Many investors use the P/B ratio as a quick way of judging company valuation. Value investors - followers of Graham and Dodd - specifically seek out companies with low P/B ratios. However, investors should be careful not to make investment decisions on this metric alone, without considering a company's earning and growth potential, since a low P/B ratio can be a sign of a bleak future for the business.
P/E ratio is a popular way of making a quick judgment of a company valuation. Value investors - followers of Graham and Dodd - often seek solid companies with low P/E ratios as investment opportunities. However, P/E ratio represents an oversimplified approach to business valuation, and can often lead to incorrect investment decisions.
On October 1, 1997, SAFECO acquired all of the outstanding shares of common stock of American States Financial Corporation for $2,824 [million] in cash. SAFECO also repaid $300 of outstanding debt obligations of American States. The acquisition has been treated as a purchase for accounting purposes; therefore, American States' operations are included in SAFECO's consolidated financial statements since October 1, 1997. The excess of the purchase price over the fair value of net assets acquired of $1,300 was recorded as goodwill and is being amortized over 30 years. The fair value of assets acquired excluding cash was $7,035.1 and the fair value of liabilities assumed was $4,204.7. American States is an Indianapolis, Indiana-based insurer that writes commercial and personal insurance, as well as life insurance, throughout the United States. Its revenues were $1,984 for 1996.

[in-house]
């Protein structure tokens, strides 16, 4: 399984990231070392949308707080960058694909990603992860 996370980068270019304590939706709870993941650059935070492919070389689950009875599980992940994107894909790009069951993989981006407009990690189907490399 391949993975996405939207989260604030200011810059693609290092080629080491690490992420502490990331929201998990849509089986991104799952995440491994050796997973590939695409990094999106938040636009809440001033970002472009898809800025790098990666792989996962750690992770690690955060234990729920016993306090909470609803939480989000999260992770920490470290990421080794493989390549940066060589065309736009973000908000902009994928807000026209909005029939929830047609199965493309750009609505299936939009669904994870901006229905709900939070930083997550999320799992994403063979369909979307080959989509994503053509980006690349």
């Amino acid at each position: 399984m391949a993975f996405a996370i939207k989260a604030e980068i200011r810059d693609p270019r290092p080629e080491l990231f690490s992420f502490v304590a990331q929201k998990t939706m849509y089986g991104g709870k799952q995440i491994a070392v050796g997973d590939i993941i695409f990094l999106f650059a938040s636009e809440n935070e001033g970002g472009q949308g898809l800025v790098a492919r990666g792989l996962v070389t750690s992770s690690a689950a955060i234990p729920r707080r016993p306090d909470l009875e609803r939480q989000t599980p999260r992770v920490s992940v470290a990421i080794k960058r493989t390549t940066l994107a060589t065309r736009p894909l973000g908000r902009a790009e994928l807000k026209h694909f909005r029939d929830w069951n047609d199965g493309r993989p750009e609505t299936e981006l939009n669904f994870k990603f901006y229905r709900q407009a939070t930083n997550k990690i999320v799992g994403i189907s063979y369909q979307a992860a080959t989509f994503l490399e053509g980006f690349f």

On October 15, 1997, in a secondary offering we issued 13.0 million shares of SAFECO common stock, receiving net proceeds of $595.5 million. The proceeds have been used to pay off commercial paper that matured in late October 1997. The underwriters of this stock offering exercised their overallotment option on November 6, 1997, resulting in the issuance of an additional 1.8 million shares, with net proceeds to SAFECO of $82.5 million. The proceeds will be used to pay off a like amount of commercial paper.
Effective March 31, 2001, the Company elected to change its method for assessing the recoverability of goodwill from one based on undiscounted cash flows to one based on a market-value method. The Company believes that this change in accounting principle to the market-value method is a preferable way to assess the current value of goodwill. As a result of the change to a market-value methodology, the Company wrote off all its goodwill as of March 31, 2001. The pretax amount of the write-off was $1,201.0; the related deferred tax benefit amount was $284.1. On an after-tax basis, the write-off totaled $916.9 or $7.17 per share.
On March 15, 2004, we entered into a definitive agreement to sell our life insurance, group stop-loss medical insurance and asset management operations to a group of investors led by White Mountains Insurance Group, Ltd., and Berkshire Hathaway Inc. On August 2, 2004, this transaction was completed. Proceeds totaled $1,510.0 including $64.3 in dividends, and the after-tax loss on these transactions was $134.8 in the third quarter ended September 30, 2004.
On April 23, 2008, we entered into an Agreement and Plan of Merger (the "Merger Agreement") with Liberty Mutual Insurance Company, a Massachusetts stock insurance company ("Liberty Mutual"), and Big Apple Merger Corporation, a Washington corporation and a wholly owned subsidiary of Liberty Mutual ("Merger Sub"). Subject to the terms and conditions of the Merger Agreement, Merger Sub will merge with and into us and we will continue as the surviving corporation and a wholly owned subsidiary of Liberty Mutual (the "Merger"). At the effective time of the Merger, each outstanding share of our common stock, other than shares owned by us or Liberty Mutual and any dissenting shares in the Merger, will be automatically converted into the right to receive $68.25 in cash, without interest, subject to any applicable withholding tax.